MINING ASSOCIATION

Correlations Among Demographic Health Indicators

Subhagata Chattopadhyay, Pradeep Ray and Lesley Land

APuHC, SISTM, Australian School of Business, University of New South Wales, Sydney, NSW 2052, Australia

Keywords: Health data, Data mining, ANOVA, Regressions, QAR.

Abstract: Demographic health indicators such as crude birth rate, crude death rate, maternal mortality rate, infant

mortality rate (IMR), Adult literacy rate and many others are usually considered measures of a country’s

health status. These health indicators are often seen in an isolated manner rather than as a group of

associated events. Conventional statistical techniques often fail to mine inter-relations among these

indicators. This paper focuses on mining association-correlations among various demographic health

indicators under child immunization program, skilled obstetric practice, and IMR using both statistical and

Quantitative Association Rule (QAR) mining techniques. Relevant archived data from 10 countries located

in the Asia-Pacific region are used for this study. Finally the paper concludes that association mining with

QAR is more informative than that of statistical techniques. The reason may lie in its capability to generate

the association rules using a 2-D grid-based flexible approach. Finally it is concluded that such an approach

could be pioneering for engineering the hidden knowledge among various other health indicators.

1 INTRODUCTION

Healthcare statistics of any country is one of the

most important reflectors to assess its state of socio-

economic growth. Better socio-economic growth in

the Western world is reflected through its better

healthcare status than the developing world. Various

indicators are used for healthcare assessment. Some

of these are crude birth rate, crude death rate,

maternal mortality rate, infant mortality rate (IMR),

adult literacy rate and so forth. These indicators are

available in various URLs in the WWW

(http://www.who.int/whosis/database/core/core_sele

ct.cfm) and therefore readily available. However, on

their own, the archived demographic data may

render a picture of a country’s healthcare status but

fails to provide much insight into possible

relationships between them. Given this scenario this

paper focuses on mining underlying relationships

between IMR and other indicators related to

maternal and child health. In this paper we argue

that the outcome of these indicators is more telling

than its usual tabular or graphical representations of

data values.

Analysis of a country’s healthcare practice remains a

potential field of research for population and social

scientists since last couple of decades. Various

health indicators are studied over a period of time.

El-Ghannam (2003) has shown that the highest mean

rate of child malnutrition was found in South Asia

region (57%), while the smallest mean rate was

found in Europe region (just 1%). In West Africa

region, the average of child mortality rate per 1000,

172 children, was the highest among all regions in

the world, while in Europe was found to be 14

children per 1000. The results of their studies reveal

positive associations between illiteracy rate,

unemployment, poverty, fertility rate, family size,

food consumption, maternal mortality rate,

population per physician. D’souza and Bryant

(1999), has also corroborated the above findings of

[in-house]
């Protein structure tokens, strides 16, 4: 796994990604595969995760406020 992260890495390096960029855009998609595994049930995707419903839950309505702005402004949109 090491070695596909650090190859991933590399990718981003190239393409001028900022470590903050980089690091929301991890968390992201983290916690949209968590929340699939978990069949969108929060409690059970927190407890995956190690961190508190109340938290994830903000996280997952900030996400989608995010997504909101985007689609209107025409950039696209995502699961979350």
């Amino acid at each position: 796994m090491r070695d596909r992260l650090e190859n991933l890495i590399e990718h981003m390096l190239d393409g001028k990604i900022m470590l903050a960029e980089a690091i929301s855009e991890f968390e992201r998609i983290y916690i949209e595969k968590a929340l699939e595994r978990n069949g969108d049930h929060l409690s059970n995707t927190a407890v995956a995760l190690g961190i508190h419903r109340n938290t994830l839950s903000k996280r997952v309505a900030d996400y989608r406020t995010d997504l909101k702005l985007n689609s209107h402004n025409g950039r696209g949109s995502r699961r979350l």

El-Ghannam (2003). D’souza and Bryant (1999)

found a positive correlation between huge

population that leads to insufficient food and

healthcare with IMR. In another study, Byass and

BilaBavi (2003) show that ‘2-child’ policy in

Vietnam has reduced the IMR quite considerably

because of lower rate of childbirth. Crude birth rate

poses to be another useful indicator of IMR (Hynes

et al, 2002 and Bhatia et al, 2002). Adult literacy

rate (also described by El-Ghannam, 2003) remains

another useful predictor of IMR. Hossain et al.

(2007) has observed that increased literacy rate

declines IMR. Studies performed by Hales et al.

(1999) and Wu and Chiang, 2001 show that GNP

per capita, gross domestic product, national health

expenditure, public social expenditure, and Gini

coefficient may influence the occurrence of IMR.

Authors of both the studies found that income-

315

Chattopadhyay S., Ray P. and Land L. (2008).

MINING ASSOCIATION - Correlations Among Demographic Health Indicators.

In Proceedings of the Third International Conference on Software and Data Technologies - PL/DPS/KE, pages 315-320

DOI: 10.5220/0001880203150320

Copyright

c

SciTePress

inequality remains the key barrier to improve IMR

and U5MR (Under 5 Mortality Rate). However, the

available literature has a couple of gaps – 1. The

analysis is made by conventional statistical

techniques that may sometimes be rigid to explain

the association-correlations among these indicators

and 2. No study has been undertaken to show

association-correlations among child immunization,

safe childbirth with that of IMR.

According to UNICEF, IMR is defined as death

of infants in a country per 1000 live births

(http://www.unicef.org/infobycountry/stats_popup1.

htm1.) and is an important health indicator (King

and Zeng, 2001). However, IMR calculation varies

across countries. The variation may lie on how a

country defines ‘life birth’ and whether all deaths

(related to child birth) are included with in the

definition of IMR. To resolve the first issue, the

World Health Organization (WHO) defines a ‘live

birth’ as any baby born with clear demonstrations of

unassisted (and independent) signs of life, such as

breathing, voluntary movement, and/or auscultable

heartbeat (WHO, 1993). In order to minimize this

problem further, UNICEF (United Nations

Children’s Fund) uses a statistical methodology to

account for these reporting differences

(http://www.unicef.org/publications/index_18108.ht

ml). In USA every case of infant mortality is